Is Spirituality Enough Without Religion?

Author Lillian Daniel talks about her new book and what inspired her to write about spirituality and religion.

Everyone, at some point in their lives, seeks out God. The great thing about God is that he can be found anywhere because he’s a part of us. So we can find God in meadow, in a car, during a sunny day, a cloudy day – he’s always amongst us. But those instances are based around spirituality and not religion itself. Is spirituality enough or do we need the reinforcement of religion as a backing of everything we find spiritual? That is the question Lillian Daniel addresses in her book When “Spiritual but Not Religious” Is Not Enough.

What inspired you to write the book?

In some ways, I wrote this book to paint a different picture of the church, one that is open, inclusive, intellectual and fun. So church people who go to churches like that love this book. They recognize themselves in its pages.

But of course, I hope that the intelligent, inquisitive, seeking SBNR people might read it and realize that their perceptions of church are outdated. They may not like everything I am saying, but I hope they will be challenged enough to explore.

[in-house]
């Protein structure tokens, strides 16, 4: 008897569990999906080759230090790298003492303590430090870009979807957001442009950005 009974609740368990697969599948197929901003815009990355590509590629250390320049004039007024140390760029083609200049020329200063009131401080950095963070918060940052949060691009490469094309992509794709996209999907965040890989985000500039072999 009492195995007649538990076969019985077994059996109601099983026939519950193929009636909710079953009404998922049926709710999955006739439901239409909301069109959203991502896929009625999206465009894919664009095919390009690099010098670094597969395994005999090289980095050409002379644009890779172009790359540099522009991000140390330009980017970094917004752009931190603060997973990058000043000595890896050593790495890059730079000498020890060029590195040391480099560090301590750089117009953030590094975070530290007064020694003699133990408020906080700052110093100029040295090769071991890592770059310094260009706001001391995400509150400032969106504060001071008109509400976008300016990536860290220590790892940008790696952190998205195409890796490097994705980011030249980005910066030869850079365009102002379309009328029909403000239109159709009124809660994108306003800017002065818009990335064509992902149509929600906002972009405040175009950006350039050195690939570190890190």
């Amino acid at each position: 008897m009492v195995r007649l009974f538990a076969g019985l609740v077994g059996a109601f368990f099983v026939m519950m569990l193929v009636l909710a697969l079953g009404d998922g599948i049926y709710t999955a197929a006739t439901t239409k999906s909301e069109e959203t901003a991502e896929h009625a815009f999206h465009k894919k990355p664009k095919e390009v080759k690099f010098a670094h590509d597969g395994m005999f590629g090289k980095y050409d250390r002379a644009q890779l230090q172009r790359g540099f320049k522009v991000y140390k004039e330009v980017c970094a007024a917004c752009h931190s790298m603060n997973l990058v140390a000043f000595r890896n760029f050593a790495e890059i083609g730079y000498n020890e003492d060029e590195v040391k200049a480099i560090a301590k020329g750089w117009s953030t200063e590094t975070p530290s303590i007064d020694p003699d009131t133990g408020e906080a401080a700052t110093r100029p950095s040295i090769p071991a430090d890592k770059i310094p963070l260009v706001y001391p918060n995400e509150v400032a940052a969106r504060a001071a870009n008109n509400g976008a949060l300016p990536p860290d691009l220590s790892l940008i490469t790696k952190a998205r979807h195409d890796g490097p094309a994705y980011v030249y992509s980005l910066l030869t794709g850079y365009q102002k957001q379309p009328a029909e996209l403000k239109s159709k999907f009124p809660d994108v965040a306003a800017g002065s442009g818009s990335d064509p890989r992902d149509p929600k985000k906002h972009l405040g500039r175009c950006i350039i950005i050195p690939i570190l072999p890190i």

I’m also writing for people who have been wounded by the church but aren’t aware there are other options. 

Do you think people are more religious/spiritual than they have been in the past 5 – 10 years? Do you think that the recent violent tragedies have any influence over the reason people have chosen to become more religious or spiritual?

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Violent tragedies can bring people to the church or a faith community. I had so many people talk about how glad they were to have a church to come to after the Newtown shootings. I had to rewrite my entire sermon to address it, and they knew I would. They didn’t expect platitudes, but depth., and community, and a way to express love and compassion.

Unfortunately, various blow hards in the church put all sort of ridiculous simplistic theories out there about why it happened, answers that blamed one group or another, or claimed to know the will of God. These people do not represent the average community of faith, but they get the air time. So someone without a community of faith hears the former head of Focus on the Family say something awful, and their worst fears are confirmed.

I wrote this book to put a different vision of the church out there, one that is reasonable, rigorous and real.

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